The Rebirth of Steve Fisher
The question makes Steve Fisher think.
How would you describe your career to this point?
“That’s a tough one,” he says.
His eyes begin wandering around his sprawling new house off Tiger Road. They start in the living room near the fully decorated Christmas tree, then they migrate to the kitchen, then to the snow floating down outside his window, and then to the ever-knowing hardwood floor.
Finally, he answers. He’s satisfied with his accomplishments, he says, noting that “everything goes in cycles” and, perhaps most significantly, “not everyone can win every time.”
It was a lesson he learned painfully, three years ago. Fisher was coming off a magnificent season in which he won a host of major halfpipe contests, including the granddaddy, the Winter X Games. He was a 21-year-old kid making $200,000 — but, lest we forget, also a kid who two years earlier, didn’t have a significant sponsor to speak of.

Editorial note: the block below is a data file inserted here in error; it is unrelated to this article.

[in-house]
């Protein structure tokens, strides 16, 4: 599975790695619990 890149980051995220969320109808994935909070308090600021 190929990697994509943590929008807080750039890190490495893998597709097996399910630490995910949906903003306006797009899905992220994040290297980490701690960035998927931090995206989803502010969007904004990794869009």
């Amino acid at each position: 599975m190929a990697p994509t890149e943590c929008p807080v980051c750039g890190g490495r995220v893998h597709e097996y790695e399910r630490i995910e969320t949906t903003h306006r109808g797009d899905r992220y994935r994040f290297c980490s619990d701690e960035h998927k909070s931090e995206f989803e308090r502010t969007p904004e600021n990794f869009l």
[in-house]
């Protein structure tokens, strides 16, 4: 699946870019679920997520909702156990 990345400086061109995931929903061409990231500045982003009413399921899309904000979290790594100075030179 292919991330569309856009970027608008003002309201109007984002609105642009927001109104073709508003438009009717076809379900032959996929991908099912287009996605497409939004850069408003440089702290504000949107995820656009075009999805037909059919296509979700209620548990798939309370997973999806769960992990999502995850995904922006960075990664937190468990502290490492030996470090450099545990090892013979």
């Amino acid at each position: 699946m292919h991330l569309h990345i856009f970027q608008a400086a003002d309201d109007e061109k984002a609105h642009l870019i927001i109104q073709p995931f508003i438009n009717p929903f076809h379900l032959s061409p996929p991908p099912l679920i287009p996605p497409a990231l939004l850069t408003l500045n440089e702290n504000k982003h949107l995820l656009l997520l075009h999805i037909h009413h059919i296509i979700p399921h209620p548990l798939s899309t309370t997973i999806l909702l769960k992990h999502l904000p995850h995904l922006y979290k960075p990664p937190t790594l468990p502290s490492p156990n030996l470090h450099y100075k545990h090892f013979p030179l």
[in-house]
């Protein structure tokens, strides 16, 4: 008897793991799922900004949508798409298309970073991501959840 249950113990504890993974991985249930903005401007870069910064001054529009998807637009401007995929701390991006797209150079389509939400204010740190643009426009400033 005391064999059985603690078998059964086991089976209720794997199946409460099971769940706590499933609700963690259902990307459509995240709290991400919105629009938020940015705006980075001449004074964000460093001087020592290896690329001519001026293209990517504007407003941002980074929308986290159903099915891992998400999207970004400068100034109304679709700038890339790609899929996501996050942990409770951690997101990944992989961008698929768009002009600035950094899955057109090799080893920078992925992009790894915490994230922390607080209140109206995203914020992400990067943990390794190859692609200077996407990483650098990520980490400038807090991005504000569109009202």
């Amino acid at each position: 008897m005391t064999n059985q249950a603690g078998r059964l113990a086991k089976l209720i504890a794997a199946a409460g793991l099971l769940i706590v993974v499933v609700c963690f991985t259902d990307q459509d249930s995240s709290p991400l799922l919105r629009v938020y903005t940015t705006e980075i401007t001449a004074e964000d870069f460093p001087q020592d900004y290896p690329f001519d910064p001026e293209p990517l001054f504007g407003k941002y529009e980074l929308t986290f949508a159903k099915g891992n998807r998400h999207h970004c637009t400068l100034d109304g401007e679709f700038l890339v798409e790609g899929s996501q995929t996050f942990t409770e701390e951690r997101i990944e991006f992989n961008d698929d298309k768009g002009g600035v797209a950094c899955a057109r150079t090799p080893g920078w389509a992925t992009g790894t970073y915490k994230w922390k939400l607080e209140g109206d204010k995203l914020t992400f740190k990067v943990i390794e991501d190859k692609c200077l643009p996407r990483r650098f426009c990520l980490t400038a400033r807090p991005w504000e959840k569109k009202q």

The sudden stardom smacked him dizzy. Invoked a mindset where winning was the only thing. Not surprisingly, the season that followed was, by the standards he’d set in 2004, a disaster.
After a throwaway year in 2006, Fisher enjoyed another dream season last winter. He stunned the industry and won his second X Games gold medal in pipe — one of only three riders to do so, joining Todd Richards and Shaun White — then followed it up with a victory at the second U.S. Snowboard Grand Prix stop a week later. “Surreal” is still how he refers to it all.
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